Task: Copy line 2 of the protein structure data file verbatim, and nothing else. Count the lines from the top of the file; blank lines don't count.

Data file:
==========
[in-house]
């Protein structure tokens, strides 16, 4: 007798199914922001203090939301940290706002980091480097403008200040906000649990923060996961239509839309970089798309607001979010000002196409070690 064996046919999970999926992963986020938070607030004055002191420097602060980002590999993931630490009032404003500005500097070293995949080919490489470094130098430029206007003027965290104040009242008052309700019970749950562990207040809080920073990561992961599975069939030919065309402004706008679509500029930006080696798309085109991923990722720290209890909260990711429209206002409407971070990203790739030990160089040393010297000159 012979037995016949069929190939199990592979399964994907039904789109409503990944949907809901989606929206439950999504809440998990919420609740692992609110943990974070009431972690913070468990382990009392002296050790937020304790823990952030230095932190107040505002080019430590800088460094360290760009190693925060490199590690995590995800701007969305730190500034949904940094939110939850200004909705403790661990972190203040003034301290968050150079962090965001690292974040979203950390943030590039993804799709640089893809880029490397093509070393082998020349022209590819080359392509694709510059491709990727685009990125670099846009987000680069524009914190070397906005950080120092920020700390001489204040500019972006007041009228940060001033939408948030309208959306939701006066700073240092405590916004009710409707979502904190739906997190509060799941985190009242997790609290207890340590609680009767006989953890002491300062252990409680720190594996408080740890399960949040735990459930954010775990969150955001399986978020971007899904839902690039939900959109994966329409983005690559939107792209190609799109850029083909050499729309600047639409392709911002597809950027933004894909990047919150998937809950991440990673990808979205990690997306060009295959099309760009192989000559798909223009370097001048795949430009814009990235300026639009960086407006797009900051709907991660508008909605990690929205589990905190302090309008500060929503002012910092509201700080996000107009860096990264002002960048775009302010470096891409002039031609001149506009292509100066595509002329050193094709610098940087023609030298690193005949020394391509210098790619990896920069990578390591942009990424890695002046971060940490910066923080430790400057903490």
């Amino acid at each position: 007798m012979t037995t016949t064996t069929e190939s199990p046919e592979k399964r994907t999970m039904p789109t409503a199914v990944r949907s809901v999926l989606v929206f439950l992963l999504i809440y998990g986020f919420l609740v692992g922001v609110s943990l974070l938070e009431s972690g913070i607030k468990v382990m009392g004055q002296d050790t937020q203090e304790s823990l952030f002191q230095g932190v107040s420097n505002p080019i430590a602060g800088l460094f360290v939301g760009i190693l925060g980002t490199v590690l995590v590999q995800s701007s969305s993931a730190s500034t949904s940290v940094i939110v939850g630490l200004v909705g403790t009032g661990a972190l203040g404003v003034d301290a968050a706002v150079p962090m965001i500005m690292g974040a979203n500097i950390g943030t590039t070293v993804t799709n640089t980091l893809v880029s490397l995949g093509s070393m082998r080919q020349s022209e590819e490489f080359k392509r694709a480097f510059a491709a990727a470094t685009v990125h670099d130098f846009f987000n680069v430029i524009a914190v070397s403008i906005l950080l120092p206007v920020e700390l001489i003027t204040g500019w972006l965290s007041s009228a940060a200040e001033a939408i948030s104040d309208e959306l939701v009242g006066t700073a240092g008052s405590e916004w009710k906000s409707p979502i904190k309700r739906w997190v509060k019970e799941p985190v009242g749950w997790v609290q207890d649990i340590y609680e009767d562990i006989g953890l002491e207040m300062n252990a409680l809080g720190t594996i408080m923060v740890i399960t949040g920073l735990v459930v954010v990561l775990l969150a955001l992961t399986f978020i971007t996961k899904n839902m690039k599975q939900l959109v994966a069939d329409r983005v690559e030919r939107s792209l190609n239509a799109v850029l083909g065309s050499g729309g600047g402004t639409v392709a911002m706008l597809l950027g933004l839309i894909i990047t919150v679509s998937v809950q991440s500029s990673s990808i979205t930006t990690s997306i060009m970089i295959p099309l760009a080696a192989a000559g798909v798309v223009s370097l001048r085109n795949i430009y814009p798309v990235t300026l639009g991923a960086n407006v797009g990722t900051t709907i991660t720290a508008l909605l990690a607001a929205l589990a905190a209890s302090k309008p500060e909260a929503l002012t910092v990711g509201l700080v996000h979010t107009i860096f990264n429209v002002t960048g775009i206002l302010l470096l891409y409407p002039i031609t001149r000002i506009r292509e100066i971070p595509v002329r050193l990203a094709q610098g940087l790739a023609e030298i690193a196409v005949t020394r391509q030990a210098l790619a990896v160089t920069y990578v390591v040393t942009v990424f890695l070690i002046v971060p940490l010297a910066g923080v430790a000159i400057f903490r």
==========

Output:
């Protein structure tokens, strides 16, 4: 007798199914922001203090939301940290706002980091480097403008200040906000649990923060996961239509839309970089798309607001979010000002196409070690 064996046919999970999926992963986020938070607030004055002191420097602060980002590999993931630490009032404003500005500097070293995949080919490489470094130098430029206007003027965290104040009242008052309700019970749950562990207040809080920073990561992961599975069939030919065309402004706008679509500029930006080696798309085109991923990722720290209890909260990711429209206002409407971070990203790739030990160089040393010297000159 012979037995016949069929190939199990592979399964994907039904789109409503990944949907809901989606929206439950999504809440998990919420609740692992609110943990974070009431972690913070468990382990009392002296050790937020304790823990952030230095932190107040505002080019430590800088460094360290760009190693925060490199590690995590995800701007969305730190500034949904940094939110939850200004909705403790661990972190203040003034301290968050150079962090965001690292974040979203950390943030590039993804799709640089893809880029490397093509070393082998020349022209590819080359392509694709510059491709990727685009990125670099846009987000680069524009914190070397906005950080120092920020700390001489204040500019972006007041009228940060001033939408948030309208959306939701006066700073240092405590916004009710409707979502904190739906997190509060799941985190009242997790609290207890340590609680009767006989953890002491300062252990409680720190594996408080740890399960949040735990459930954010775990969150955001399986978020971007899904839902690039939900959109994966329409983005690559939107792209190609799109850029083909050499729309600047639409392709911002597809950027933004894909990047919150998937809950991440990673990808979205990690997306060009295959099309760009192989000559798909223009370097001048795949430009814009990235300026639009960086407006797009900051709907991660508008909605990690929205589990905190302090309008500060929503002012910092509201700080996000107009860096990264002002960048775009302010470096891409002039031609001149506009292509100066595509002329050193094709610098940087023609030298690193005949020394391509210098790619990896920069990578390591942009990424890695002046971060940490910066923080430790400057903490």